This sort of thinking, and these sorts of experiments, are at the heart of Redzepi and Meyer’s Nordic Food Lab. The nonprofit studies uses for overlooked or unappreciated local products — foodstuffs people might formerly have considered “weeds” or “trash fish” or “scraps.”
“Right now, we’re looking at insects,” Williams said. “Why are insects not part of the European diet?”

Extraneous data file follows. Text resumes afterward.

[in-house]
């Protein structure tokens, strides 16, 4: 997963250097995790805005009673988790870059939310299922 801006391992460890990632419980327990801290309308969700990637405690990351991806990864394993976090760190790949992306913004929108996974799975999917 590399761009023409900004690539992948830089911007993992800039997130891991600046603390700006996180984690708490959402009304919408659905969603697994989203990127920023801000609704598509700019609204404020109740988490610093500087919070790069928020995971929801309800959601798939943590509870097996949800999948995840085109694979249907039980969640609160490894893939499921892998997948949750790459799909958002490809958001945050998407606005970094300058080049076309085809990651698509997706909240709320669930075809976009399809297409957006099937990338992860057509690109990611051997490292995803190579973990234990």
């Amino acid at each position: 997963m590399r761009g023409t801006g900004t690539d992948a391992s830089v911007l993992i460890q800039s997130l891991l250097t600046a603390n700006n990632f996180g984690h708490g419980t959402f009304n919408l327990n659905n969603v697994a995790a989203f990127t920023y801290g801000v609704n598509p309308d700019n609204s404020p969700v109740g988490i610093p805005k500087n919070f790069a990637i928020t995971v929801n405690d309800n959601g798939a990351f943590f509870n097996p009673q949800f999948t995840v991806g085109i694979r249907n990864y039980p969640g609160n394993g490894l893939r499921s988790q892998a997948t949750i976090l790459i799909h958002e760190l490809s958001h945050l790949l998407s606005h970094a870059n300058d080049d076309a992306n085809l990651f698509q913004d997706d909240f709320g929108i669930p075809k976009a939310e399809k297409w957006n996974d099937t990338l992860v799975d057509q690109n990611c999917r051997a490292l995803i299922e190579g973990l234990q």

Williams fed me some insects, which, were crunchy and harmless, and which I could see providing texture to the dish. He served me a “vintage carrot,” one that had remained long in the ground, that had then been slow cooked to the consistency of meat. We tasted dried kelp, dried woodruff, and coarum, a fish sauce dating from Roman times made from the discards of fish heads and tails and guts. He also fed me a bright carrot juice vinegar that had been fermenting with the same frightening bacteria used in the starter for kombucha tea. “In Scandinavia, vinegars are a traditional way of seasoning food,” he said.